• 6. Are you familiar with fraudulent transfer laws? B Because asset values are low and the gift tax exemption is high, now is a good time to transfer your wealth. But before you do so, ask your estate planning advisor about fraudulent transfer laws. In a nutshell, if your creditors challenge gifts, trusts, retitling of property or other strategies as fraudulent transfers, they can quickly undo your estate plan. 2 fraud types Most states have adopted the Uniform Fraudulent Transfer Act (UFTA). The act allows creditors to challenge transfers involving two types of fraud that you should be mindful of as you weigh your estate planning options: 1. Actual fraud. This means making a transfer or incurring an obligation “with actual intent to hinder, delay or defraud any creditor,” including current creditors and probable future creditors. That doesn’t constructively fraudulent if you made it without mean the fraudulent transfer laws protect anyone receiving a reasonably equivalent value in exchange who could conceivably become a creditor some day. for the transfer or obligation and you either were If that were the case, asset protection planning would insolvent at the time or became insolvent as a result be futile. of the transfer or obligation. But suppose a real estate investor discovers that one “Insolvent” means that the sum of your debts is of his properties is contaminated with hazardous greater than all of your assets, at a fair valuation. waste and immediately transfers all of his assets to You’re presumed to be insolvent if you’re not pay- an offshore trust. Clearly, that would be a fraudu- ing your debts as they become due. lent transfer even though no one has actually filed a lawsuit against the investor yet. Generally, the constructive fraud rules protect only present creditors — that is, creditors whose claims Just because you harbor no intent to defraud credi- arose before the transfer was made or the obligation tors doesn’t mean you’re safe from an actual fraud was incurred. In some cases, however, a future cred- challenge. Because a court can’t read your mind, it itor may challenge a transaction if it leaves you with will consider the surrounding facts and circumstances assets that are unreasonably small or if you intend to determine whether a transfer involves fraudulent or believe (or reasonably should believe) that you’ll intent. So before you make gifts or place assets in a be unable to pay your debts as they become due. trust, consider how a court might view the transfer. Know your net worth 2. Constructive fraud. This is a more significant risk for most people because it doesn’t involve intent Most estate planning strategies have an asset protec- to defraud. Under UFTA, a transfer or obligation is tion component. You may make gifts to your children6
  • 7. or set up trusts to minimize taxes or to control how To avoid this risk, analyze your net worth before and when your beneficiaries receive your wealth. But making substantial gifts. Even if you’re not having as an added benefit, the assets are removed from your trouble paying your debts, it’s possible to meet the estate and protected from your creditors. technical definition of insolvency, especially in the current economy. By definition, when you make a gift — either outright or in trust — you don’t receive reasonably Protect your plan’s integrity equivalent value in exchange. So if you’re insol- vent at the time, or the gift renders you insolvent, Fraudulent transfer laws vary from state to state, you’ve made a constructively fraudulent transfer, so be sure to ask your advisor about the law in which means a creditor could potentially undo your specific state. Remember, your assets and the transfer. the integrity of your estate plan are at stake. D Es tat e P lanning Red Flag You’re lending money to family members The simplest way to provide financial assistance to a child or other family member is to get out your checkbook and make a gift. But if you’re concerned about gift taxes, a loan may be preferable. Intrafamily loans must be structured and managed carefully to ensure that the IRS will treat them as bona fide loans rather than disguised gifts. In a recent case, the U.S. Tax Court identified seven factors to consider in determining whether a loan between related parties is legitimate: 1. Existence of a promissory note or other instrument, 2. Payment of a reasonable rate of interest, 3. fixed repayment schedule, A 4. Adequate collateral or other security, 5. Actual repayment of the loan, 6. Whether, at the time the loan was made, the borrower had a reasonable prospect of repaying the loan and the lender had sufficient funds to make the advance, and 7. The conduct of the parties. The seventh factor is a catch-all that encompasses one of the distinguishing characteristics of a bona fide loan: the parties’ intention that the money advanced will be repaid. An examination of the first six fac- tors may reveal conduct that’s inconsistent with a loan, such as failure to execute a promissory note or to repay the loan. But other conduct may also indicate the lack of a debtor-creditor relationship, such as executing a promissory note after the fact or the lender’s failure to make reasonable collection efforts. If you wish to make a loan to a loved one, be sure to plan and document the transaction carefully. If you treat the transaction like a “real” loan, it’s more likely that the IRS will treat it as a loan as well.This publication is distributed with the understanding that the author, publisher and distributor are not rendering legal, accounting or other professional advice or opinions on specific facts or matters, andaccordingly assume no liability whatsoever in connection with its use. ©2012 ESTmj12 7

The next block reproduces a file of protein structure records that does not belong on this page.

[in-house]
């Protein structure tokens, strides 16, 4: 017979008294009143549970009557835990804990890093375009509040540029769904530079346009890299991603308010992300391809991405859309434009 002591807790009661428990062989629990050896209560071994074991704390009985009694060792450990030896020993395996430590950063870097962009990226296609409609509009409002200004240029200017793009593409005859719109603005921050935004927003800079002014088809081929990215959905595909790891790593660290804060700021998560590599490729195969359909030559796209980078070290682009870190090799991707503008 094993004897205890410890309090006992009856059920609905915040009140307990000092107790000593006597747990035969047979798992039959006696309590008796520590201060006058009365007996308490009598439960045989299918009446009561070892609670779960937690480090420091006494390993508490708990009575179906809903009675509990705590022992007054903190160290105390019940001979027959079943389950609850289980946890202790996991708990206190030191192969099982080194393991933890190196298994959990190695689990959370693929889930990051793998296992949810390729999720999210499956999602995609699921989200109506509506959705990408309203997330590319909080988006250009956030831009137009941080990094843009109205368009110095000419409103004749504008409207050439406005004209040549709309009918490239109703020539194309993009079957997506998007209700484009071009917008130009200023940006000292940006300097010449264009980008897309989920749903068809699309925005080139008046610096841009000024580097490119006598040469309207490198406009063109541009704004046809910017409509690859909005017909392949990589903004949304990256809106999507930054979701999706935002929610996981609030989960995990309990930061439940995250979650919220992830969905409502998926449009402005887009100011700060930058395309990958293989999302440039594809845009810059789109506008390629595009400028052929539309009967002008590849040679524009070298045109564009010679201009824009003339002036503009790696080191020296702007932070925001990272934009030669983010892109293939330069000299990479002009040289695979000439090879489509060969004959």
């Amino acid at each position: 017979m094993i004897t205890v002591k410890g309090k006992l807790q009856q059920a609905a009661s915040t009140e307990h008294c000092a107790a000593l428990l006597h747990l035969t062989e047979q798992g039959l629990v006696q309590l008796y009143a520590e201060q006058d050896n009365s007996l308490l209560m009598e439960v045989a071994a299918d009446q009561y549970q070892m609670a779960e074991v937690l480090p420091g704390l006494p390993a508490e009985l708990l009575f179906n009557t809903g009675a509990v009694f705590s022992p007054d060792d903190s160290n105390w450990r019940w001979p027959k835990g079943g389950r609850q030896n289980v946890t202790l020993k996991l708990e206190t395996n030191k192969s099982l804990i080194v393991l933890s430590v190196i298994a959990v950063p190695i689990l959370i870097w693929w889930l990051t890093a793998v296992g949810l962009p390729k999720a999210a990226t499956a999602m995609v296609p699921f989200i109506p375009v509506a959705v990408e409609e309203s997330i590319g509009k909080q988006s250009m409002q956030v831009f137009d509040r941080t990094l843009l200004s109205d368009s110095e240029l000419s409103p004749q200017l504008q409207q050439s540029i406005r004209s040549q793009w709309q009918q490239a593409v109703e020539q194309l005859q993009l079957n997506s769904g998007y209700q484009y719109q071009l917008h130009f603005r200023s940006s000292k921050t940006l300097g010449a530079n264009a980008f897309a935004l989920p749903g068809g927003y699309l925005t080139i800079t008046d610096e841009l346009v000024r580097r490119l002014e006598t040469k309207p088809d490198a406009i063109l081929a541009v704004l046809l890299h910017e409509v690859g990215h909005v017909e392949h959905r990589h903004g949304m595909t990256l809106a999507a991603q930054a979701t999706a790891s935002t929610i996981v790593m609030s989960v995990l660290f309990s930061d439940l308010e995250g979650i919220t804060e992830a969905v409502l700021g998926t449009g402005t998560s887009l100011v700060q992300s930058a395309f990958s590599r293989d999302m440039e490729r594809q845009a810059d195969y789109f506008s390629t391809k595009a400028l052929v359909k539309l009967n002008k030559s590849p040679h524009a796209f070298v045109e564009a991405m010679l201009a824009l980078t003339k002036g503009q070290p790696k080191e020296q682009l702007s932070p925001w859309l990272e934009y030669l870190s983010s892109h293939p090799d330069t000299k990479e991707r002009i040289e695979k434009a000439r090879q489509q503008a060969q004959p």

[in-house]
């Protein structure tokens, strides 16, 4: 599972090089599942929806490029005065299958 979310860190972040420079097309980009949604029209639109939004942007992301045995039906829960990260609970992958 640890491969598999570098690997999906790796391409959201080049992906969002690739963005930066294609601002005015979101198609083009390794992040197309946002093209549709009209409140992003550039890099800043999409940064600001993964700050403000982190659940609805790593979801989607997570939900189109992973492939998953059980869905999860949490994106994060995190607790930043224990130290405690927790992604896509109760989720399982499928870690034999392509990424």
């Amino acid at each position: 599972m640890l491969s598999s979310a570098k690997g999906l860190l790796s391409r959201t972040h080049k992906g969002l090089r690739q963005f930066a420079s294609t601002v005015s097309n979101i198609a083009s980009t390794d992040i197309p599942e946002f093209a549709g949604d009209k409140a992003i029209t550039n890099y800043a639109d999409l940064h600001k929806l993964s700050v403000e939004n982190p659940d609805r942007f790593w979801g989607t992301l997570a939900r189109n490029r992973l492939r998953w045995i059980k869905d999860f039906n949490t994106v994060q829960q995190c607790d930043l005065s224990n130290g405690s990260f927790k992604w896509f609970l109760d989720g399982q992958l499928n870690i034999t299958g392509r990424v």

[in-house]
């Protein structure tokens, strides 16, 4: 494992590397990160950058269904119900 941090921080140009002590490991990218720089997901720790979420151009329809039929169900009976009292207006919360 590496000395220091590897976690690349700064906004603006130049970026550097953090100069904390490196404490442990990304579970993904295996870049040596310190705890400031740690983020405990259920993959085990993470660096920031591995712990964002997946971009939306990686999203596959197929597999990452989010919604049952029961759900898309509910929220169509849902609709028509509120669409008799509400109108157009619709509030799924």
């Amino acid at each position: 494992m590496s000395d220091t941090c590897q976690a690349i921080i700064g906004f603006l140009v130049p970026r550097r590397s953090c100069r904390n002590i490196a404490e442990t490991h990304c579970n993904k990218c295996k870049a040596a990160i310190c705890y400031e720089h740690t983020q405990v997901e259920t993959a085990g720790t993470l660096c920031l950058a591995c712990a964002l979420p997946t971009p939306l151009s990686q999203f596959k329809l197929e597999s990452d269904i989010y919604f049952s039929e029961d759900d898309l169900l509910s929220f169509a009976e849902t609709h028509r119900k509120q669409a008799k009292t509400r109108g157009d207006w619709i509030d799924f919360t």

• 8. Experience. Responsiveness. Value.At Shumaker, we understand that when selecting a law Estate planning is a complex task that often involves relatedfirm for estate planning and related services, most clients areas of law, as well as various types of financial services. Ourare looking for: clients frequently face complicated real estate, tax, corporate and pension planning issues that significantly impact their  high level of quality, sophistication, and experience. A estate plans. So our attorneys work with accountants, financial planners and other advisors to develop and implement  A creative and imaginative approach that focuses on strategies that help achieve our clients’ diverse goals. finding solutions, not problems. Shumaker has extensive experience in estate planning  Accessible attorneys who give clients priority and related areas, such as business succession, insurance, treatment and extraordinary service. asset protection and charitable giving planning. The skills  E ffectiveness at a fair price. of our estate planners and their ability to draw upon the expertise of specialists in other departments — as well asSince 1925, Shumaker has met the expectations of clients that other professionals — ensure that each of our clients has arequire this level of service. Our firm offers a comprehensive comprehensive, effective estate plan tailored to his or herpackage of quality, experience, value and responsiveness with particular needs and wishes.an uncompromising commitment to servicing the legal needsof every client. That’s been our tradition and remains ourconstant goal. This is what sets us apart. Shumaker, Loop Kendrick,LLP We welcome the opportunity to discuss your situation and provide the services required to help you achieve your estate planning goals. Please call us today and let us know how we can be of assistance.Charlotte Columbus Sarasota Tampa ToledoFirst Citizens Bank Plaza Huntington Center 240 South Pineapple Ave. Bank of America Plaza North Courthouse Square128 South Tryon Street 41 South High Street 10th Floor 101 East Kennedy Blvd. 1000 Jackson StreetSuite 1800 Suite 2400 Sarasota, Florida Suite 2800 Toledo, OhioCharlotte, North Carolina Columbus, Ohio 34236-6717 Tampa, Florida 43604-557328202-5013 43215-6104 941.366.6660 33602-5151 419.241.9000704.375.0057 614.463.9441 813.229.7600 www.slk-law.comThe Chair of the Trusts and Estates Department is responsible for the content of The Estate Planner. The material is intended foreducational purposes only and is not legal advice. You should consult with an attorney for advice concerning your particular situation.While the material in The Estate Planner is based on information believed to be reliable, no warranty is given as to its accuracy or completeness. Conceptsare current as of the publication date and are subject to change without notice.IRS Circular 230 Notice: We are required to advise you no person or entity may use any tax advice in this communication or any attachment to (i) avoidany penalty under federal tax law or (ii) promote, market or recommend any purchase, investment or other action.